The Cypriot economy is expected to remain robust in 2022 as real GDP is projected to expand by 4.1%, according to the University of Cyprus Economic Outlook
According to the university’s Economic Research Centre (CypERC), GDP in Cyprus is estimated to have increased by 5.6% last year.
The current growth forecast for 2021 is higher than the previous forecast by 0.2 percentage points; the small upward revision resulted from stronger-than-projected growth in the third quarter.
During the second half of 2021, inflation accelerated due to rising international commodity prices and the strong recovery from the pandemic crisis.
CPI inflation is projected at 2.6% in 2022, an upward revision relative to the projection in the October issue (1.8%).
The growth forecast for 2021 is the same as the Central Bank (5.6%) and close to the European Commission (5.4%).
For 2022, the growth forecast is similar to the European Commission (4.2%) and slightly higher than the projection published by the Central Bank (3.6%).
CypERC said the drivers of the outlook include the robust recovery from the pandemic crisis, strong economic sentiment, supportive financing conditions and accommodative fiscal policy.
The latest COVID-19 wave, it is noted, though more aggressive in terms of the surge in infections, has not led to significant restrictions in economic activity, possibly weakening the link between growth and epidemiological conditions.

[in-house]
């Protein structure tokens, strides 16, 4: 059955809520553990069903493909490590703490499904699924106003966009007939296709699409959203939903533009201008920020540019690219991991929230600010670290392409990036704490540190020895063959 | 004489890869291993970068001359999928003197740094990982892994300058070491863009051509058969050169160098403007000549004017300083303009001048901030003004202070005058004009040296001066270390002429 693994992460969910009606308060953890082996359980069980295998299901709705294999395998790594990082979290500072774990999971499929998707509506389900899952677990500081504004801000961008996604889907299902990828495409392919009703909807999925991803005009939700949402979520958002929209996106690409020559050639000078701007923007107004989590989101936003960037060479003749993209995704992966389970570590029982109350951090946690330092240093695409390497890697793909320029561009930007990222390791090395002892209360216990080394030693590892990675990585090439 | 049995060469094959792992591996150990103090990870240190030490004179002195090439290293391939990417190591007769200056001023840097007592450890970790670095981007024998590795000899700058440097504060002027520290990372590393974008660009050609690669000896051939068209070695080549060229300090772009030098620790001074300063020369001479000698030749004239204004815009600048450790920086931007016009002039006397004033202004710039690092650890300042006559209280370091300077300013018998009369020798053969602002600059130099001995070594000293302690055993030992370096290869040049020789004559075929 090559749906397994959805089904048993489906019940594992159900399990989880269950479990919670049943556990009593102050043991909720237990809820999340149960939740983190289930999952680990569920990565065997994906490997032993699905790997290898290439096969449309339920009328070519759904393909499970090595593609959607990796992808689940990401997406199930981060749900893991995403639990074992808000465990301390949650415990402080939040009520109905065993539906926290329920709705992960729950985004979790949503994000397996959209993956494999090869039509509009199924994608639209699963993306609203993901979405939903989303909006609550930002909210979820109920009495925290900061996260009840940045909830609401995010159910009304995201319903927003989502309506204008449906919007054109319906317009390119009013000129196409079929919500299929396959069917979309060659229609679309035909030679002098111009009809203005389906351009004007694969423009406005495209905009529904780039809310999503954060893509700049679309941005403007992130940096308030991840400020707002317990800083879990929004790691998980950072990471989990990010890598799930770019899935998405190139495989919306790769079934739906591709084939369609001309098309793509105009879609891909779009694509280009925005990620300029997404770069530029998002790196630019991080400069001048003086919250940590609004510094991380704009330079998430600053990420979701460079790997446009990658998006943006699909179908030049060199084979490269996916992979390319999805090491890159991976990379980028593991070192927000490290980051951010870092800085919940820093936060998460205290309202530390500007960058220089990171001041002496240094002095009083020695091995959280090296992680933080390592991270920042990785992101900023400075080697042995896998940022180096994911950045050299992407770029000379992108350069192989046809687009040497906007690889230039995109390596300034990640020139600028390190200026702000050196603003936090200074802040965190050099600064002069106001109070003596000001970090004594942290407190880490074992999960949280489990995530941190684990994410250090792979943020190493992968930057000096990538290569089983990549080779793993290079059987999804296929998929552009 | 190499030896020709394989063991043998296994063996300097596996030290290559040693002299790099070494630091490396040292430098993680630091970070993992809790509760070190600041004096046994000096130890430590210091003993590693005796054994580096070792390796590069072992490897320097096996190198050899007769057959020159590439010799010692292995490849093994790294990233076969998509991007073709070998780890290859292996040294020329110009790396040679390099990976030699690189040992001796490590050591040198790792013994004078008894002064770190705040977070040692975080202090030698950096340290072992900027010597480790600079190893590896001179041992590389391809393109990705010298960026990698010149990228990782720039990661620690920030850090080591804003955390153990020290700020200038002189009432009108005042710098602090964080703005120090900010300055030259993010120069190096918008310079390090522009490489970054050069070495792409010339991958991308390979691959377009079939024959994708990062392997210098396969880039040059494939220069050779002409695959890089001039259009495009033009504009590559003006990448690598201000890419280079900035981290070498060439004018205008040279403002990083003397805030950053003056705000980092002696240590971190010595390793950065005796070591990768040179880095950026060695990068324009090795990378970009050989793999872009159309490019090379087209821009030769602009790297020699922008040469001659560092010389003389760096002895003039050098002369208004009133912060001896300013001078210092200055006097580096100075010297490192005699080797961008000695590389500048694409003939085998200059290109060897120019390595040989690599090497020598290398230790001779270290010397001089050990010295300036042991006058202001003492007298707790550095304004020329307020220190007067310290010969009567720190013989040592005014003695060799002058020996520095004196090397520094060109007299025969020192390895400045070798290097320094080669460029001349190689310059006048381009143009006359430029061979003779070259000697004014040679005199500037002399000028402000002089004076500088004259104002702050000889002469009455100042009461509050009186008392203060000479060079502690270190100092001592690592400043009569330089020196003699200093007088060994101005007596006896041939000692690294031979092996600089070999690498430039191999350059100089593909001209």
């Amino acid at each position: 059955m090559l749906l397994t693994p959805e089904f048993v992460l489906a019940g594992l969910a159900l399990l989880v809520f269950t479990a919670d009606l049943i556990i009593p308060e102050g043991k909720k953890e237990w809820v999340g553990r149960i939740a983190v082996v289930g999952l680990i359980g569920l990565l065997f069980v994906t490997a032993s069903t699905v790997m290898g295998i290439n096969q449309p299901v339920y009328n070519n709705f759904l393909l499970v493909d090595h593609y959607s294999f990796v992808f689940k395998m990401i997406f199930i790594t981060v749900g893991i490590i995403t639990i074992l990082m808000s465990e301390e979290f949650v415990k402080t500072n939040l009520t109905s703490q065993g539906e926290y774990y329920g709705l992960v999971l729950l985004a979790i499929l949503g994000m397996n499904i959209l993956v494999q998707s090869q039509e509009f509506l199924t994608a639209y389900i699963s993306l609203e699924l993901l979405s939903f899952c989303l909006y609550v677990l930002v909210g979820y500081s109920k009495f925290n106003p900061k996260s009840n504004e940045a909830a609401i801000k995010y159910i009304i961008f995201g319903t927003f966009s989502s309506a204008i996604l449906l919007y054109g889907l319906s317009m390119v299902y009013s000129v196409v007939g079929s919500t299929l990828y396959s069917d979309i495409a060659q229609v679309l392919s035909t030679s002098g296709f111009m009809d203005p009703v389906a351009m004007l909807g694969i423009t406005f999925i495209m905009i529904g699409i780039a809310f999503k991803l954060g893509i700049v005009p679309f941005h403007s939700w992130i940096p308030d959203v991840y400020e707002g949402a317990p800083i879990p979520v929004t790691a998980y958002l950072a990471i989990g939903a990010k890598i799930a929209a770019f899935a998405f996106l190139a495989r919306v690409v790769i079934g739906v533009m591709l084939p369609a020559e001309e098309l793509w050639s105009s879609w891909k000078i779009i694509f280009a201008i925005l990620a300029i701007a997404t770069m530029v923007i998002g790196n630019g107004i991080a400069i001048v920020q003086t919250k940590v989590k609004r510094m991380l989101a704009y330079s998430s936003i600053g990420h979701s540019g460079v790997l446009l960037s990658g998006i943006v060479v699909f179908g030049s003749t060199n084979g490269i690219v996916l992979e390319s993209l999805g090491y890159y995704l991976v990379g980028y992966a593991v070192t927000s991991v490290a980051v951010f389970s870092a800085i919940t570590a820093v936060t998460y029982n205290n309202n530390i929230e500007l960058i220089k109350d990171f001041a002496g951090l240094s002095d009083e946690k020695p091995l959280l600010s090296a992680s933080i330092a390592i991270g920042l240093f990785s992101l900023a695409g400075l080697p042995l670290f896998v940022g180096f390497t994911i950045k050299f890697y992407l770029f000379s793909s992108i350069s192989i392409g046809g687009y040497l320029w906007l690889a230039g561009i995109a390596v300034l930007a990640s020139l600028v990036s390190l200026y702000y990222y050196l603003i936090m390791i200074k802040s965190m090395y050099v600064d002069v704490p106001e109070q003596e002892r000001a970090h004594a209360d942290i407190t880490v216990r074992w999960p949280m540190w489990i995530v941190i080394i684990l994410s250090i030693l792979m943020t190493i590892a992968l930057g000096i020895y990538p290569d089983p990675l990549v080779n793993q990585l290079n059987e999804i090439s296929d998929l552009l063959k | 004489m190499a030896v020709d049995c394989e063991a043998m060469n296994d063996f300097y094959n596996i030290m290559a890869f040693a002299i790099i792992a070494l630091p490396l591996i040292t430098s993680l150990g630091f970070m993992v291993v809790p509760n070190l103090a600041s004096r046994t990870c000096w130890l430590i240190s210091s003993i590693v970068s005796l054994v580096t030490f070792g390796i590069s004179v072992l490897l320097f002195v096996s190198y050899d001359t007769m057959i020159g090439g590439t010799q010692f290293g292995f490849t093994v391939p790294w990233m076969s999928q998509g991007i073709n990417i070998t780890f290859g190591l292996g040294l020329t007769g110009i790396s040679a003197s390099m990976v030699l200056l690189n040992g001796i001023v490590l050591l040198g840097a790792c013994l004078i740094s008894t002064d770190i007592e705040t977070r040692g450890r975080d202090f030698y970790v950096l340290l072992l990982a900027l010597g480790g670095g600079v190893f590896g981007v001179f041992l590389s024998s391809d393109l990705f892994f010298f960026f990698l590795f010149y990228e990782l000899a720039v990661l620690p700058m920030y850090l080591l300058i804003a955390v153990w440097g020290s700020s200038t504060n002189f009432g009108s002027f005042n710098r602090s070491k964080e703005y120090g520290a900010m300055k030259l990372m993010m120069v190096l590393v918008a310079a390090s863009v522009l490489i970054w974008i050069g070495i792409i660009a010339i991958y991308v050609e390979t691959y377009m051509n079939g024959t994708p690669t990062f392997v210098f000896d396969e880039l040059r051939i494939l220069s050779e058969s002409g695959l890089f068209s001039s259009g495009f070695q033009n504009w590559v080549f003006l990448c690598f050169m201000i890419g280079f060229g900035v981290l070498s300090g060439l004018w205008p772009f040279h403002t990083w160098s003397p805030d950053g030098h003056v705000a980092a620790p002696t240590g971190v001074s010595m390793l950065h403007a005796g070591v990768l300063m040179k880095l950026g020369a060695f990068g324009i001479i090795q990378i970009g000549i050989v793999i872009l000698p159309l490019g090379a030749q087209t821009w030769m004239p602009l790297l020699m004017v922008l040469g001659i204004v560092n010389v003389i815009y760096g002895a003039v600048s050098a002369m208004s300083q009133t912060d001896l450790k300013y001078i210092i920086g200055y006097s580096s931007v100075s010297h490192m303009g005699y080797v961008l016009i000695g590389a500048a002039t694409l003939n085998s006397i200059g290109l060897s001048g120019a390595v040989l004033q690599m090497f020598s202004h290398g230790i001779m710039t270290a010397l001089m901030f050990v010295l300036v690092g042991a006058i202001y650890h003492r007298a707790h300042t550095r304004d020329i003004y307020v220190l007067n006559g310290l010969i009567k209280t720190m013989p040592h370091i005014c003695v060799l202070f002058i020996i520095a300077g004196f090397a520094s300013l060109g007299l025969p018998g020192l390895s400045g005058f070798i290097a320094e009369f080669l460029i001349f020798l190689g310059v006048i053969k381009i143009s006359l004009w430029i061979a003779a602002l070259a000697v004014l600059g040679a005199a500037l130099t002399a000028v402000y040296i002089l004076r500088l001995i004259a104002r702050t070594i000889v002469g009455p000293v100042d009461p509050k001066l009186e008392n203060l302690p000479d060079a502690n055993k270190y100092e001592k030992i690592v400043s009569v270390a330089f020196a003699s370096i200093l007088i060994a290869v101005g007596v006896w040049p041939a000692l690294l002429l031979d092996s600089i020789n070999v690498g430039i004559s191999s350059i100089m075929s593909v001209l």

Nevertheless, new virus variants leading to new infection waves remain a key source of economic uncertainty and pose a major downside risk to the domestic and global outlook.
“New COVID-19 waves may intensify supply disruptions and amplify upward pressures on prices, especially international commodity prices, limiting growth prospects.
“Moreover, downside risks could emerge as a result of the high levels of public and private debt that may render the Cypriot economy vulnerable to tightening financial conditions and changes in investor sentiment.
“Finally, overdue structural reforms dent economic confidence and dampen investment prospects.
“As economic and social activities adapt further to the pandemic, upside risks to the outlook may stem from stronger-than-anticipated domestic demand and external demand, especially for tourist services”, CypERC said.
Rising vaccination coverage widespread and frequent COVID-19 testing allow further normalisation, benefitting economic activity.
“Also, investments and reforms, particularly through the EU’s Recovery and Resilience Plan for Cyprus, are expected to affect output and employment positively.”